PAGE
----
This is an article from Unfold newsletter.
Disabled people have told us what changes they would like to see in their lives and we have worked together to create a bold five year plan for change.
You helped us listen, now you’re helping us act.
For the 13 million disabled people in the UK, life today is much harder than it needs to be. They still face barriers to getting the support they need – at home, in education and at work.
So we have been listening to disabled people and their families, like Aslam, Ricky and Cath. They told us about how the challenges disabled people face are changing. And to overcome those challenges with them, we’re changing too.
We’ve developed a new five-year plan for change. It focuses on three areas which disabled people have told us matter most. And it’s all about delivering everyday equality, so that we all have the same opportunities in life by 2022.
Aslam – “ I tried to carry on, but I struggled with everything.”
15-year-old Kinza has cerebral palsy. She’s happiest in front of her favourite TV show – a typical teenage girl. But like many parents of disabled children, her dad Aslam was fearful about her future.
“I wanted the best for Kinza,” Aslam says, “but I was worried about what lay ahead. There was no one who understood what I was going through. Without that support, I got so upset.”
Many parents feel the same way. Eight in 10 families with disabled children are anxious and stressed because they can’t get the support they need.
But you were there for Kinza and Aslam. Through our family support service, funded by your gifts, we put Aslam in touch with Dave, the parent of another disabled child.
Because Dave was in the same boat, he understood Aslam’s worries – and he knew how to ease them. “Dave’s experience gave me strength,” says Aslam. “He offered really helpful advice, and I feel much more positive now. I’m also in a better position to support Kinza.
“Without Scope, Kinza wouldn’t have achieved everything that she has. She’s concentrating, she’s communicating, she’s happy, she laughs.”
That’s why it’s crucial for families to have the right support, at the earliest opportunity.
One area of focus for our five year plan is making sure disabled children get the best start in life.
Ricky – “I felt more anxious than words can describe.”
When Ricky started at university, he not only faced the challenge of making new friends in a new environment, but as he’s blind he also needed to find his own carers to give him essential everyday help.
Ricky hired a care agency, but they weren’t up to the job. “Sometimes carers turned up without warning, which is so confusing for someone who can’t see,” says Ricky. “Other times I sat in my room alone for 24 hours a day.”
You might be shocked by this, but Ricky’s experience is all too common. Half of all disabled people don’t have access to the social care they need to live independently.
Ricky didn’t let this hold him back. He graduated with a 2:1, and now he’s doing an Masters at a different university. This time he recruited his carers independently, not through an agency.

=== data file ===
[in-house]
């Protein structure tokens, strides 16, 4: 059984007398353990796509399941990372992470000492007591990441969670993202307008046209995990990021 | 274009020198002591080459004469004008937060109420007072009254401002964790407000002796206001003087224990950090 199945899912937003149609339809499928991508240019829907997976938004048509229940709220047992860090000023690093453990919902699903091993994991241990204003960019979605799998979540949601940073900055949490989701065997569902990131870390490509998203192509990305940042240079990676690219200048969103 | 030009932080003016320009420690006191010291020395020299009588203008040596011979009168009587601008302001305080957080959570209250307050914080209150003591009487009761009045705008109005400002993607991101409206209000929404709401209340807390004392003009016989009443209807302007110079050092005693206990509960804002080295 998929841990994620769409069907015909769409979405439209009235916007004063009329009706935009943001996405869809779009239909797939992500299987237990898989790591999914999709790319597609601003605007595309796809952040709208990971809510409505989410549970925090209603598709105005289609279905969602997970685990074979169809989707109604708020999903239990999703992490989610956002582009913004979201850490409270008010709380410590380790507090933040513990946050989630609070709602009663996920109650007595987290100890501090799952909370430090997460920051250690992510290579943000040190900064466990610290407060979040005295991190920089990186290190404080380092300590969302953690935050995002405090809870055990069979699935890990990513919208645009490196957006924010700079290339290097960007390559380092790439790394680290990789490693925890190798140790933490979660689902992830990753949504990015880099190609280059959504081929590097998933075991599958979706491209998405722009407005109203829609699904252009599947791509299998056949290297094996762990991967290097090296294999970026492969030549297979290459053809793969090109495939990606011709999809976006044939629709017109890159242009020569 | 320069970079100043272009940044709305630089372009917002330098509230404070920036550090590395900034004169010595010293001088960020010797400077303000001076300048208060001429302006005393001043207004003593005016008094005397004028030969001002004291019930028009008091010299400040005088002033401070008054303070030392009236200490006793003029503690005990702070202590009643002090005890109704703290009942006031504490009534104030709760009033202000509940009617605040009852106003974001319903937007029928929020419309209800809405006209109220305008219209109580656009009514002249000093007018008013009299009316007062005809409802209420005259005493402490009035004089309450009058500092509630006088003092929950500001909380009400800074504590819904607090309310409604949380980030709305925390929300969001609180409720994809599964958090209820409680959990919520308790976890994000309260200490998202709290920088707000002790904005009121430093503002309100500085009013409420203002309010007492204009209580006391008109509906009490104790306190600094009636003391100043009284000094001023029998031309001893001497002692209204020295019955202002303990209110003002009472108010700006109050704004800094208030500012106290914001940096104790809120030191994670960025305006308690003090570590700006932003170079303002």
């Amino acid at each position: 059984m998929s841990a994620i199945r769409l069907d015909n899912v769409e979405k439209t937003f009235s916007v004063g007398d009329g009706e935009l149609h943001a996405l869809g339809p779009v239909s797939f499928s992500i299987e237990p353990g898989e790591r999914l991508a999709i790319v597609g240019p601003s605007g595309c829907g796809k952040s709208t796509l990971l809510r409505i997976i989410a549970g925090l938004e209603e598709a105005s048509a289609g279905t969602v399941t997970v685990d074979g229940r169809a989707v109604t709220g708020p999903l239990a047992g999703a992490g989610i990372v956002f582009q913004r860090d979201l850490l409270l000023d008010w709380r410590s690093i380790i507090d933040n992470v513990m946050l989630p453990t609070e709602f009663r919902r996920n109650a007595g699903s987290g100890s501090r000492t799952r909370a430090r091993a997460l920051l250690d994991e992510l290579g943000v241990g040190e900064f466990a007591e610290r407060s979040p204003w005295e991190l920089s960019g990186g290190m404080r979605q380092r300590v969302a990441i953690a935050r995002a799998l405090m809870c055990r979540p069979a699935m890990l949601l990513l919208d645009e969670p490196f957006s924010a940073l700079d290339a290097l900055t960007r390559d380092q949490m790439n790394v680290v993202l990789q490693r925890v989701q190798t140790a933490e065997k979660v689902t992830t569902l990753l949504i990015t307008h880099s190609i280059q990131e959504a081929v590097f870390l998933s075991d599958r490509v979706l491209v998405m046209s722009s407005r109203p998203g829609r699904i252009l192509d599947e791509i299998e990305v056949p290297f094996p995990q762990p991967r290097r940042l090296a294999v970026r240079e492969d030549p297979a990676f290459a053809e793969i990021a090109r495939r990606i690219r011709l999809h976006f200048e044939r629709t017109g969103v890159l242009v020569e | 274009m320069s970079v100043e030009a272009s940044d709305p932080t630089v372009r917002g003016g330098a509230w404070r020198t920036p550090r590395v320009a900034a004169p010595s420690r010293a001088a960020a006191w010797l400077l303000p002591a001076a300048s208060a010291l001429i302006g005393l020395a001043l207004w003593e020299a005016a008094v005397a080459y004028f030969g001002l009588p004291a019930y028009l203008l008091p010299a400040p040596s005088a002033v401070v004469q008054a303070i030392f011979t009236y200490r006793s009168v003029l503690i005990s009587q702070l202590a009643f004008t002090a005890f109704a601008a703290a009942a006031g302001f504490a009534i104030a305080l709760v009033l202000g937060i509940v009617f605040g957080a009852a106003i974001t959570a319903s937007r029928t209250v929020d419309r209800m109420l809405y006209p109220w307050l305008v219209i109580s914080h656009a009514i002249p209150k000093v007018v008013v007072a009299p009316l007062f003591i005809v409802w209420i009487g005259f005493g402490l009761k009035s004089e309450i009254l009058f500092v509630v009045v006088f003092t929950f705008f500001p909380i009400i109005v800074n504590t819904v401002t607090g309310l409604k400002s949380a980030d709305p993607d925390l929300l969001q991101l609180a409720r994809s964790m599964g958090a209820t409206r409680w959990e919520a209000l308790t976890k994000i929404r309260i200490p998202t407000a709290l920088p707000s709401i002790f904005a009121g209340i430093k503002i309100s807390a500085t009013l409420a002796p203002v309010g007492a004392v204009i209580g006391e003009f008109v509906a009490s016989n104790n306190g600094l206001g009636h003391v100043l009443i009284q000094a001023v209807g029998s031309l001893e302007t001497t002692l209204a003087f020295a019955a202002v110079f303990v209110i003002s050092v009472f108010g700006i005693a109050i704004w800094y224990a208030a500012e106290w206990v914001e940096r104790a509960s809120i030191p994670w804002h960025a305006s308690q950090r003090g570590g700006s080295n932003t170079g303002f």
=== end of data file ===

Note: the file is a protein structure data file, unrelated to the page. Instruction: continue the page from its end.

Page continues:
“Now I get the social care that I need, in the way that I need it. I have loads more control and flexibility, and it has transformed my university experience. Everyone deserves to live a life of dignity and autonomy and to be themselves – no matter what.”
Ricky’s story shows why disabled people should always be in control of their own lives.
Another area of focus for our plan is supporting disabled people to live the life they choose.
Cath – “Life cost me an extra £10,000 last year.”
Cath pays a heavy price for her neurological condition. “I had to spend an eye-watering £7,600 on my powered wheelchair, which came out of my savings,” she says. “Then there was £3,000 for a folding wheelchair for my car, and even more for a stair lift at home.”
And Cath isn’t alone. Life costs more if you are disabled. On average, disabled people spend £550 a month on disability related costs making it harder for many to pay the bills or cope with unexpected events.
Cath is playing her part in changing this, by speaking at political events to raise awareness of extra costs. “I strongly believe that discussion with disabled people is vital in policy-making,” she says. “I can tell that the message is getting through.”
Driving down costs is a priority for us, too.
The final area of focus for our plan is supporting disabled people to become financially secure.
You’re ensuring that disabled children like Kinza have the best start in life, by improving their opportunities and building the resilience of their families.
You’re empowering disabled people like Ricky to make decisions and have control, so they can live the life they choose.
And you’re supporting disabled people like Cath to become financially secure, by helping us drive down extra costs and opening up opportunities for work.
Day by day, side by side, we’re driving change and getting closer to a society where disabled people have Everyday Equality.
Stick with us and stay updated on the progress we’re making, with your support.
We would love to hear your thoughts about our new five-year plan. What changes do you want to happen, so that disabled people have Everyday Equality in the next five years? How would you like society to be different by 2022? You can tell us by emailing firstname.lastname@example.org.